Compositionality of queries
As we have noted before, because syntactic rules are recursive, semantic rules expressed by the operational machine must be recursive too. To this end we need to follow a programming language principle known as compositionality. The principle is the basis for recursive definitions and implementations of practically all programming languages. In short, the principle requires that the semantics of a compound statement is a function of semantics of its components. For instance, if we have a compound query q = q1 θ q2, where q, q1, q2 are queries and θ is an operator, then the semantics |q| is the result of some function funθ having |q1| and |q2| as arguments: |q| = funθ (|q1|, |q2|). Function funθ depends on the operator θ. The compositionality property allows for orthogonal combination of operators and recursive nesting of queries. According to this principle, the designer has to determine the semantics of atomic queries, i.e. queries having no sub-queries. Then, the semantics of complex queries is build recursively from the semantics of their components. To exploit the full potential of this principle, the syntactic rules of the query language should be as short as possible, i.e. the designers should avoid big syntactic patterns and far context semantic dependencies. The principle will be applied to all constructs of our abstract syntax, including queries, imperative statements, programming abstractions and perhaps other constructs.
Database professionals usually assume (more or less explicitly) that in the context of query languages the concept of state is equivalent to database state. Moreover, it is assumed that the database state purely reflects our favorite database model (e.g. the relational model), i.e. a state is a composition of data structures that are allowed in the model (e.g. relational tables). Our view on the concept of state will be much more extended. Generally, we assume that:
A state involves all run-time entities whose names can occur in queries. In particular, a database state may include not only passive database objects, but also stored procedures, views, etc., because their names can be used in queries. In object-oriented databases the concept of state must include classes and methods stored within classes. In our approach we follow the orthogonal persistence principle, which implies, in particular, that a state involves persistent and volatile data on equal rights. A state includes a metabase, i.e. data structures that store database schema in a structural form. Entities stored in the metabase can be explicitly or implicitly referred from queries, e.g. to accomplish the method of generic programming known as reflection. Queries may also refer to a local state of the application that the queries are nested in, e.g. to programming language variables. Hence local state of an application is also a component of the state. Queries can refer to some computer environment information, such as date, time, version of operating system, amount of free memory, etc.; hence they also augment the concept of state. Queries can also refer to some libraries (i.e. classes, procedures) that are bound to an application, thus libraries (plus states of their own variables) constitute another part of the state concept.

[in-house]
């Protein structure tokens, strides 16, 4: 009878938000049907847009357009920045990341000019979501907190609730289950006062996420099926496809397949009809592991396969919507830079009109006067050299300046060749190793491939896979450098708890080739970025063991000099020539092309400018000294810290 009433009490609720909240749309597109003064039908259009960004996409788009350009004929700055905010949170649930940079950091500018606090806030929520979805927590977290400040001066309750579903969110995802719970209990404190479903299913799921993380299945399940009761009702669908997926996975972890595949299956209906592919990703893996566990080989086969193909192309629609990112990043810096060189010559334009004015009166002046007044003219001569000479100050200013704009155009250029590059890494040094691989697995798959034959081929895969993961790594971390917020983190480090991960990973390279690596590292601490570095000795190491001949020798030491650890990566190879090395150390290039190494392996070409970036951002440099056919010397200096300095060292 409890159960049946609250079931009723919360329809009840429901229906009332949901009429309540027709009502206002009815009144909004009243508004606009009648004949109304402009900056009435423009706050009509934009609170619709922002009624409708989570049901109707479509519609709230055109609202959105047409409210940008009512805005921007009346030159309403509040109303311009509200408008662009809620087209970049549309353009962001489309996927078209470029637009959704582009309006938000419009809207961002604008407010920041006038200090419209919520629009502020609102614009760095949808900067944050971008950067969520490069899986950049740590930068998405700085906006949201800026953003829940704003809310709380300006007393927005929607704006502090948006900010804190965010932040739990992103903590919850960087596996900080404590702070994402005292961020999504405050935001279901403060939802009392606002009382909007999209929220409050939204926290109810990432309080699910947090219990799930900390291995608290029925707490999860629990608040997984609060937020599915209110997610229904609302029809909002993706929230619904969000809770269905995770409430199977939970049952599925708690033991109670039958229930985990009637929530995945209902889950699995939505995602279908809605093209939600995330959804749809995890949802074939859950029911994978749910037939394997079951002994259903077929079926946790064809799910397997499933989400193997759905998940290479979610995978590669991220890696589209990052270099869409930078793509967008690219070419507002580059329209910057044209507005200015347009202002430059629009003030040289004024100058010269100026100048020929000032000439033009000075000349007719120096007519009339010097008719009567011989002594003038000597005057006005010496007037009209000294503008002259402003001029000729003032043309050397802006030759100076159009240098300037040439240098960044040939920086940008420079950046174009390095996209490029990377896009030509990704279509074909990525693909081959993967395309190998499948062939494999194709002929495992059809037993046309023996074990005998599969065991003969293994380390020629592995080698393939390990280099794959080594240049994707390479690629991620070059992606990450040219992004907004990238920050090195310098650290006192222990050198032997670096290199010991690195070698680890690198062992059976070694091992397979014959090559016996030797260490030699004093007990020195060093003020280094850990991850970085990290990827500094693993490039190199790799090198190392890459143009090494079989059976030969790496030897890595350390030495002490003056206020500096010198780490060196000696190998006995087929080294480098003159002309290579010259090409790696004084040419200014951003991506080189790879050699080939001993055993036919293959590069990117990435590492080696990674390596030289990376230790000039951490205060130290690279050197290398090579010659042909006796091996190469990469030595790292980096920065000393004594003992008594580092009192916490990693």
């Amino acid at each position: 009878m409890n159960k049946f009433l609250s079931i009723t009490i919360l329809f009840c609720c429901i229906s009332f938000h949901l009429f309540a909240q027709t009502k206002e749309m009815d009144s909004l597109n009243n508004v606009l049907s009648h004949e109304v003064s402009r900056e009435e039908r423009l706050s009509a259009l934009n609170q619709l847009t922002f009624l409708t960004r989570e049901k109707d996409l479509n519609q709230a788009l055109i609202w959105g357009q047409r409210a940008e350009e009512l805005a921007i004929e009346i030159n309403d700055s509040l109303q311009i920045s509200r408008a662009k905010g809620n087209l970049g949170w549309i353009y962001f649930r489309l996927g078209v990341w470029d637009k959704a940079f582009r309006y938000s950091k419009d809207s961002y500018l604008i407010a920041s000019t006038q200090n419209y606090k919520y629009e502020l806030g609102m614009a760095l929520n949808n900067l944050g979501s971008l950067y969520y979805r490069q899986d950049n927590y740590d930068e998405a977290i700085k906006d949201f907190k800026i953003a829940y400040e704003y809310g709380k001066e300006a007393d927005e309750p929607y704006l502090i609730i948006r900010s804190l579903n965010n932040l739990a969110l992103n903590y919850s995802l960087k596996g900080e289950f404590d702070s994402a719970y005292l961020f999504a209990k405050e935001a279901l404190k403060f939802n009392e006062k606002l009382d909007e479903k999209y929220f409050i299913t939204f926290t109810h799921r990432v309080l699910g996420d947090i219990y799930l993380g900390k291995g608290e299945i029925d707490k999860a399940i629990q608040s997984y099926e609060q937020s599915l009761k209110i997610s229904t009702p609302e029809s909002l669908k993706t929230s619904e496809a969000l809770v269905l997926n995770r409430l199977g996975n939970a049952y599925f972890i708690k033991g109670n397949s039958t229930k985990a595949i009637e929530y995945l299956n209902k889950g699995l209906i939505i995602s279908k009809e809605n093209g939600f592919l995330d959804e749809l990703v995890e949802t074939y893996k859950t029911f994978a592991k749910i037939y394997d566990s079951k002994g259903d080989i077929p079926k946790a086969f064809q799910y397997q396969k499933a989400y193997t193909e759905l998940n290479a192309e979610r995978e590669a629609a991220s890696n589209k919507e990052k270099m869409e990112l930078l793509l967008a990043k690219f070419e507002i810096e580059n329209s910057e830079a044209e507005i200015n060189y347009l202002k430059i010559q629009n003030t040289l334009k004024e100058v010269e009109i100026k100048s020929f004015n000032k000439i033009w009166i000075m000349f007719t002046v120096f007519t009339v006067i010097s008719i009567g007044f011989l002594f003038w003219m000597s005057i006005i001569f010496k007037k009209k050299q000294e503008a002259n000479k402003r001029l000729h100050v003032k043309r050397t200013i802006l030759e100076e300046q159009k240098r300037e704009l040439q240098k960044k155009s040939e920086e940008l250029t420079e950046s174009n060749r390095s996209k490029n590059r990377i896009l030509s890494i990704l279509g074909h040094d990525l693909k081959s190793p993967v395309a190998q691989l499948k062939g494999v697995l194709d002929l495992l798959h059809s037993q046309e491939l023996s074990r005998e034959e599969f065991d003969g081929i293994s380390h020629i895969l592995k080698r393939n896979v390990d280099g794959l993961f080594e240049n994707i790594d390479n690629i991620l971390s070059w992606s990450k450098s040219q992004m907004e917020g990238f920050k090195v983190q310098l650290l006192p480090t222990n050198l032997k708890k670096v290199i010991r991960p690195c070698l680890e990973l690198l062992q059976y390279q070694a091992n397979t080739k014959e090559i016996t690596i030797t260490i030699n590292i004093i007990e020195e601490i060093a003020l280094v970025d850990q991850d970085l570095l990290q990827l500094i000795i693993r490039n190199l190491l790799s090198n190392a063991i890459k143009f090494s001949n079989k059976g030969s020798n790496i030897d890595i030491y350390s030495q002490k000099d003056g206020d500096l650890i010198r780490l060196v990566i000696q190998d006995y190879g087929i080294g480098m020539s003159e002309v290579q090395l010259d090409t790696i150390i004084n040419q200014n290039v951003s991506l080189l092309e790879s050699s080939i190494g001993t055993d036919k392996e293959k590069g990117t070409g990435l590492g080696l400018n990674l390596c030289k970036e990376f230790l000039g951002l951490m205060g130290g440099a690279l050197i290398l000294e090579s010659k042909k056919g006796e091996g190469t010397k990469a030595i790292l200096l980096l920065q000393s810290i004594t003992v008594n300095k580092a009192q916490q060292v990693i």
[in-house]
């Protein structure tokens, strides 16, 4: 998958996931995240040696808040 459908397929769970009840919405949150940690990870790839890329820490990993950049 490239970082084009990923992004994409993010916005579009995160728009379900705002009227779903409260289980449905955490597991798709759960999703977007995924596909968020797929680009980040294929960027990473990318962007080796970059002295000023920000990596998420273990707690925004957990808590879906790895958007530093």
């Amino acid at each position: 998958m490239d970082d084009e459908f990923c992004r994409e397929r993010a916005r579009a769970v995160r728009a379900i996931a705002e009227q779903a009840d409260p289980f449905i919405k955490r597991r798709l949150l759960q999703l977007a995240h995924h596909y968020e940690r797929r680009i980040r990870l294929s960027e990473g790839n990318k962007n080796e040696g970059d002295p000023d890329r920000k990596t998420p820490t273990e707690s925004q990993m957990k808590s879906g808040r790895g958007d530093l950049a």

Query languages require also augmenting the state concept by internal data structures that store the state of query evaluation. Consider the SQL query ("get employees earning more than their boss"):
select * from Emp e
where e.salary > (select b.salary from Dept d, Emp b
where e.dept# = d.dept# and d.boss = b.emp# )
The query contains the subquery:
select b.salary from Dept d, Emp b where e.dept# = d.dept# and d.boss = b.emp#
having e as a free correlation variable. When the query processor evaluates this subquery, it meets e and then must find some data structure storing its value. This structure is internal to the query, it will disappear after the entire query will be evaluated. However, during evaluation of the subquery this temporal structure augments the concept of a state.
In object-oriented query languages there are more such situations when for evaluation of queries the query engine must create some data structures storing a temporary state of query evaluation. Some formal discipline concerning such temporal structures is necessary. Not surprisingly, the situation is very well recognized in programming languages and leads to the well-known concept referred to as environment stack or call stack. We prefer to use environment (environmental) stack, because the stack that we would like to consider will be used not only for calling functions, procedures and methods, but also for resolving some query operators (called non-algebraic). The environment stack concept is central for our approach to query languages, thus the Stack-Based Approach (SBA).
Some professionals from the database community used to claim that the stack should not be introduced on the level of formal semantics, because it is a purely implementation notion. We strongly disagree - the definitions of some query operators cannot be formally correct without the concept. The stack is a data structure that is internally manages by the query engine. Within the description of SBA and SBQL we deal with it on the abstract rather than on the physical level. Implementation of the stack can be of course very different, especially after optimizations. The environment stack (denoted here ENVS) introduces necessary discipline for all temporary data structures that are necessary during evaluation of queries. It is a client-side structure (i.e. it is the property of a client application rather than the property of a database server) and usually it is stored and managed in the main memory.